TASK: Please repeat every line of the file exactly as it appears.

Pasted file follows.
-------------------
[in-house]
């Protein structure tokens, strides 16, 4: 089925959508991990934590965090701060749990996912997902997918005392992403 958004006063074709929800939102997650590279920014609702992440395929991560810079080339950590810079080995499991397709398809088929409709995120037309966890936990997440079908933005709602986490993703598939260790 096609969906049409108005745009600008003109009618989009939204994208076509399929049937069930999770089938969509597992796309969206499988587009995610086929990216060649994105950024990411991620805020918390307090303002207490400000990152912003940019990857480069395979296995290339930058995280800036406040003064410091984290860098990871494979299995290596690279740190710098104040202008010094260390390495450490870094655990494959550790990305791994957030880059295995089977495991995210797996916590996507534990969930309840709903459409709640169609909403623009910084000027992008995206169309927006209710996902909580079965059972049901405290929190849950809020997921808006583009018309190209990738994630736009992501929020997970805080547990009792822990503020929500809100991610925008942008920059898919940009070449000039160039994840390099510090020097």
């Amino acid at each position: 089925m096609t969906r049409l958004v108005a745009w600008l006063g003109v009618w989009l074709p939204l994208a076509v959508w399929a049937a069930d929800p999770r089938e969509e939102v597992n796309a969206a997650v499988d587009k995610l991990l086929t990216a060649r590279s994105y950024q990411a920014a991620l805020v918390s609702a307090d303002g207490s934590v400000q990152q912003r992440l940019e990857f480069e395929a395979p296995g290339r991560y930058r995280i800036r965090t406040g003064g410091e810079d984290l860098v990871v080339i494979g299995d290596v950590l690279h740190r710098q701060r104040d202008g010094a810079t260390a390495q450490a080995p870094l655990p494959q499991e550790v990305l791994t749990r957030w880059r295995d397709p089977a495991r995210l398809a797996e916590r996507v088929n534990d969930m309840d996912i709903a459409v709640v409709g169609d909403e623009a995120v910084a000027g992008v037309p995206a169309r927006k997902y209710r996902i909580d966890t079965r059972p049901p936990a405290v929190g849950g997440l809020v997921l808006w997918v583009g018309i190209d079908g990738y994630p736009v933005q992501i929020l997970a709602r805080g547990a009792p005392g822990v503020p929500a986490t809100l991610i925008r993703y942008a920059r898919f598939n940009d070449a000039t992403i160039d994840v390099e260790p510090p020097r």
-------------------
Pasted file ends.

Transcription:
[in-house]
């Protein structure tokens, strides 16, 4: 089925959508991990934590965090701060749990996912997902997918005392992403 958004006063074709929800939102997650590279920014609702992440395929991560810079080339950590810079080995499991397709398809088929409709995120037309966890936990997440079908933005709602986490993703598939260790 096609969906049409108005745009600008003109009618989009939204994208076509399929049937069930999770089938969509597992796309969206499988587009995610086929990216060649994105950024990411991620805020918390307090303002207490400000990152912003940019990857480069395979296995290339930058995280800036406040003064410091984290860098990871494979299995290596690279740190710098104040202008010094260390390495450490870094655990494959550790990305791994957030880059295995089977495991995210797996916590996507534990969930309840709903459409709640169609909403623009910084000027992008995206169309927006209710996902909580079965059972049901405290929190849950809020997921808006583009018309190209990738994630736009992501929020997970805080547990009792822990503020929500809100991610925008942008920059898919940009070449000039160039994840390099510090020097």
């Amino acid at each position: 089925m096609t969906r049409l958004v108005a745009w600008l006063g003109v009618w989009l074709p939204l994208a076509v959508w399929a049937a069930d929800p999770r089938e969509e939102v597992n796309a969206a997650v499988d587009k995610l991990l086929t990216a060649r590279s994105y950024q990411a920014a991620l805020v918390s609702a307090d303002g207490s934590v400000q990152q912003r992440l940019e990857f480069e395929a395979p296995g290339r991560y930058r995280i800036r965090t406040g003064g410091e810079d984290l860098v990871v080339i494979g299995d290596v950590l690279h740190r710098q701060r104040d202008g010094a810079t260390a390495q450490a080995p870094l655990p494959q499991e550790v990305l791994t749990r957030w880059r295995d397709p089977a495991r995210l398809a797996e916590r996507v088929n534990d969930m309840d996912i709903a459409v709640v409709g169609d909403e623009a995120v910084a000027g992008v037309p995206a169309r927006k997902y209710r996902i909580d966890t079965r059972p049901p936990a405290v929190g849950g997440l809020v997921l808006w997918v583009g018309i190209d079908g990738y994630p736009v933005q992501i929020l997970a709602r805080g547990a009792p005392g822990v503020p929500a986490t809100l991610i925008r993703y942008a920059r898919f598939n940009d070449a000039t992403i160039d994840v390099e260790p510090p020097r």